3) Tapioca Starch/Flour: Made from the root of the cassava plant, tapioca starch or flour (yes they’re the same thing!) is a light, fine, soft white flour. It is a good thickening agent in gluten-free baking and may add a chewy texture.

4) Potato Starch: Not to be confused with potato flour, potato starch is made by extracting just the starch from the potato. It is a fine white powder that has a light potato taste, undetectable when used in recipes. It is often used as a thickener.

5) Arrowroot Starch: The root of the arrowroot plant, a perennial herb, is ground into a powder to make this starch. Arrowroot starch is a tasteless, fine powder. It is high in fiber and easily digested. Typically it is used in thickening recipes. It is a useful substitute for cornstarch, if you have a corn allergy.

6) Buckwheat Flour: Despite its name, buckwheat is not actually wheat, or a grain. The flour is made by grinding the seeds that are found on the plant. This flour is a great source of fiber and other nutrients, and has a strong nutty taste.

7) Quinoa Flour: Quinoa flour is an amazing source of protein, fiber, calcium and iron. The grain is ground to make flour, which will add a nutty taste to baked goods.

8) Oat Flour: It’s important to make sure that if you’re baking with oat flour, that it’s certified gluten-free. Although oats alone do not contain gluten, cross-contamination is common. High in nutrients similar to oats, it adds a light, slightly sweet taste to your cooking.

9) Coconut Flour: This flour is made from dried, ground coconut meat. It’s high in fibre, protein and healthy fats. This flour is heavy compared to other flours and adds a light coconut flavour to your baking. It tastes great in any recipe that includes chocolate.

10) Almond Flour: Commonly called almond meal, this is simply ground almonds. You can look forward to all the benefits that you would normally get from almonds in this flour, including the high-levels of protein. It has a nutty taste and may add moisture to your baked goods.

If you’re wondering what flour to substitute in your recipes, try a blend! You can refer to these Gluten Free Flour Formulas for a bunch of recipes.

So, are you new to gluten-free flours, or are you a seasoned professional? Which flours are your favourite? Do you buy your own flour or make your own?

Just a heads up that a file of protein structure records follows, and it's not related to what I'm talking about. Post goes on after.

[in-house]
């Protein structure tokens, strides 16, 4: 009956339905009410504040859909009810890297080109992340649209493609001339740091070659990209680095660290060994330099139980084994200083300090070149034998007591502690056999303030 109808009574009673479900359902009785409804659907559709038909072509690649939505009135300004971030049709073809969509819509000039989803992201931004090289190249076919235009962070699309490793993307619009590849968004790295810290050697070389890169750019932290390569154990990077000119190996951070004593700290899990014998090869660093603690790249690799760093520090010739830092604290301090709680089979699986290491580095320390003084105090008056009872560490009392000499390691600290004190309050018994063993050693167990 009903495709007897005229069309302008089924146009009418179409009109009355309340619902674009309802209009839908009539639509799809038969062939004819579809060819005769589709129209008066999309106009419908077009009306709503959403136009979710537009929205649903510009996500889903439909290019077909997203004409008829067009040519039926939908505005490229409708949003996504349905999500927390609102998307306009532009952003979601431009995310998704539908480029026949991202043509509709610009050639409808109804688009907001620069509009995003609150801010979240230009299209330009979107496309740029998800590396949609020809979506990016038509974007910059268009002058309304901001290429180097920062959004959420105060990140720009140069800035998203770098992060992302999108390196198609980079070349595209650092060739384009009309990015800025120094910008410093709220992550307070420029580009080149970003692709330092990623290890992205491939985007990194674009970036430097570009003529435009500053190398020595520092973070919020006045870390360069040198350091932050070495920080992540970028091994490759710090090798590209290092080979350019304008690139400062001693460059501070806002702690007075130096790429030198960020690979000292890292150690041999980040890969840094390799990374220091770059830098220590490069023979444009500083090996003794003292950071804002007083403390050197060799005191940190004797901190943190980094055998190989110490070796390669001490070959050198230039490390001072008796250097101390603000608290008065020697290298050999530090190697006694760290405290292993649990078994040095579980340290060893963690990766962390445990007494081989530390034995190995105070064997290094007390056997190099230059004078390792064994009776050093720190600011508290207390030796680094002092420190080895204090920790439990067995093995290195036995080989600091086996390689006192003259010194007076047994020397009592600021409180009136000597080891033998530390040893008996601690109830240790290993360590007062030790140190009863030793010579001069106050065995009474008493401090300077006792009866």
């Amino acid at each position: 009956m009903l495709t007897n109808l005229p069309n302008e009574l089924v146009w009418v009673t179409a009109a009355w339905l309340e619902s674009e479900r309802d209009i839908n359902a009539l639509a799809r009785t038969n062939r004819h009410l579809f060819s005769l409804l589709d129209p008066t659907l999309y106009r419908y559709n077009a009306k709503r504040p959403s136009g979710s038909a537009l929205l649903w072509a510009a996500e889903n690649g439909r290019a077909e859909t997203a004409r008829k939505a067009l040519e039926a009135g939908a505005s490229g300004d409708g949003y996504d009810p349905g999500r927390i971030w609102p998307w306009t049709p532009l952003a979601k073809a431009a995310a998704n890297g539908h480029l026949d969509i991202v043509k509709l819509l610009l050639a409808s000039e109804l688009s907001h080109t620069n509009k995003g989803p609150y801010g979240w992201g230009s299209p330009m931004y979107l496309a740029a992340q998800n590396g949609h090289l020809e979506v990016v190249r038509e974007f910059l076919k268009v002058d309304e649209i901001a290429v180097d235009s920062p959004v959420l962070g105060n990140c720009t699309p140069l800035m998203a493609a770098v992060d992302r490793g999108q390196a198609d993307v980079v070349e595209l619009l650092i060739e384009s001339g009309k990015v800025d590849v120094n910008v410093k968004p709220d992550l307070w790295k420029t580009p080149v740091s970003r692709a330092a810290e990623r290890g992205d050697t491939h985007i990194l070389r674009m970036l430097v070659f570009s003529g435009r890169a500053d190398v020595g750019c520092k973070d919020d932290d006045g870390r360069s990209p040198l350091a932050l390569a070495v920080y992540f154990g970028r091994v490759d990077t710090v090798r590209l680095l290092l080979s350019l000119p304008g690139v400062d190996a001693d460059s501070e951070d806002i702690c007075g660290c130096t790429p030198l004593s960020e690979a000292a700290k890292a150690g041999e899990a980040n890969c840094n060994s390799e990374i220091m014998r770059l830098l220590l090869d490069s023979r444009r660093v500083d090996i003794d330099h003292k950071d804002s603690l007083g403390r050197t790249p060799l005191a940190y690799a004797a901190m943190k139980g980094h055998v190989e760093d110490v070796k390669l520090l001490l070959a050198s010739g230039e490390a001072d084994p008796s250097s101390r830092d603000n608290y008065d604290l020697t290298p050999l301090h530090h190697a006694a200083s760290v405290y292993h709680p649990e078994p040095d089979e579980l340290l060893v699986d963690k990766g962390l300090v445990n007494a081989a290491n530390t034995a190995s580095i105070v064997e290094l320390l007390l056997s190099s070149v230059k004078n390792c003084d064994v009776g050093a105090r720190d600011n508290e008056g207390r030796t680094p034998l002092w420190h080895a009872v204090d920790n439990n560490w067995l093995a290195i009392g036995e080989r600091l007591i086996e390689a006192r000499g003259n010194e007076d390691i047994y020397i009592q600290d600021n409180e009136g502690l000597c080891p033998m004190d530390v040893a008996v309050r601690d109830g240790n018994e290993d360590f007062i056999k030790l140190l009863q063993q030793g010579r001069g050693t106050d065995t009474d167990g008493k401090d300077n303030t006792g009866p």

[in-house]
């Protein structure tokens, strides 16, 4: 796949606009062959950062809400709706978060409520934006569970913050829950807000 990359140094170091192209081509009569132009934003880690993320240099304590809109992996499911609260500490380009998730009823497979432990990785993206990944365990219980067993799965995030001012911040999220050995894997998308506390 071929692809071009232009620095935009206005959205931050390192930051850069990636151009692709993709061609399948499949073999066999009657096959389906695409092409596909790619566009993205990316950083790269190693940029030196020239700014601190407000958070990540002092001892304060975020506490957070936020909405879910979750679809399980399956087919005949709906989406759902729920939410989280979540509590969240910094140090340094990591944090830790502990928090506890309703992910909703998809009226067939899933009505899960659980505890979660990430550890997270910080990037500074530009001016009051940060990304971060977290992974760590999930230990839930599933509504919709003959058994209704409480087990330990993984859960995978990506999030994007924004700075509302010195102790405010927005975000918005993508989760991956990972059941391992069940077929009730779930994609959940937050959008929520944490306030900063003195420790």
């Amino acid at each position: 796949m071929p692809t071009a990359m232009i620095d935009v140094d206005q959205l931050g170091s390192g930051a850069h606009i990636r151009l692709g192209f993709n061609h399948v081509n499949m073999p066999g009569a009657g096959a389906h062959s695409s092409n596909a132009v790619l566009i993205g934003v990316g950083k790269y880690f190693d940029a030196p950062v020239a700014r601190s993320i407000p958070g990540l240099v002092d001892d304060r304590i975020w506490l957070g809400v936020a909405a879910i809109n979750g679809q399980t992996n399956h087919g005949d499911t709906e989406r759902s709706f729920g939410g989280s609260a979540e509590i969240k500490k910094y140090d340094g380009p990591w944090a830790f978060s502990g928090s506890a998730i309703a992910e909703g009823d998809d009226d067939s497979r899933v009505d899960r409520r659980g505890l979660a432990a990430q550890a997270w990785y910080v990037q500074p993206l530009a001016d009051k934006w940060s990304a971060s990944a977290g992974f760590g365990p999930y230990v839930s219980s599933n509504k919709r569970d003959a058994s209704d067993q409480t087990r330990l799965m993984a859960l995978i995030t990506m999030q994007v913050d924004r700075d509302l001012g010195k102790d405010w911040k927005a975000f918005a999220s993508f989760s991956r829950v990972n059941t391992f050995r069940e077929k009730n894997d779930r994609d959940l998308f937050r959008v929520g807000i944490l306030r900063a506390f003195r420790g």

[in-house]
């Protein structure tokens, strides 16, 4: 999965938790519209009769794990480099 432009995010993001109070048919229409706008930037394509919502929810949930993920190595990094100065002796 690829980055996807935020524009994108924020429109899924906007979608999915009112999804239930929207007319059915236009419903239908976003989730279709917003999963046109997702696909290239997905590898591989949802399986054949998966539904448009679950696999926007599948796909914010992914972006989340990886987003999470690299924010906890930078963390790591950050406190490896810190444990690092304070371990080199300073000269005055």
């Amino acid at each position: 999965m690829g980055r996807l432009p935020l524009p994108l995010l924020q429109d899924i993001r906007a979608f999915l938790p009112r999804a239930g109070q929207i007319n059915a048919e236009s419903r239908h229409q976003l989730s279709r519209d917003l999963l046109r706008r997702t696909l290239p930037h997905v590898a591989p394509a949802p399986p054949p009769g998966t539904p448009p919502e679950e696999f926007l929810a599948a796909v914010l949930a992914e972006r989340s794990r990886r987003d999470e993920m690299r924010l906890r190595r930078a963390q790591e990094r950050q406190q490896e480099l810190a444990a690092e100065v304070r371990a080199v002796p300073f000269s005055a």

Warm Beet & Kale Bowl

I was looking for recipes to post this week and although it is spring, the weather still needs to catch up to the calendar! Here is a fresh, colourful but warming dish to keep you looking ahead to fresh garden produce and the sunshine of spring. This is also a great salad to detox with.  Beets and Kale are both great detoxifiers that are full of antioxidants and nutrients.  It is gluten free and (if you omit the goat cheese) dairy free too.   It is from one of my favourite cookbooks – Joyous Health.  Joy McCarthy has some great tips, recipes and lifestyle tricks to get you eating and living well.

3 medium beets, washed, (peeled if not organic), chopped into bite size chunks
Half sweet onion, chopped
2 tbsp organic coconut oil or grapeseed oil
6 large kale leaves, washed, remove from stems, ripped into chunks
1/2 cup hemp seeds or cooked quinoa
1 tbsp balsamic vinegar
1 tbsp extra-virgin olive oil
Sea salt & ground black pepper to taste
Optional: Sprinkle goat cheese on top just before serving


Preheat oven to 350F. Place beets and onion in a baking dish with oil and season with sea salt and pepper. Bake for 45 minutes to an hour, until fork tender. Check it at 45 minutes to make sure you don’t overcook it.
When the beets are almost done, place the kale onto a baking sheet and drizzle with olive oil and balsamic. Bake for approximately 10-12 minutes at 350F.
Once all your ingredients are cooked, place them into a large bowl and mix together. Sprinkle with cooked quinoa (great to use leftovers) or hemp seeds.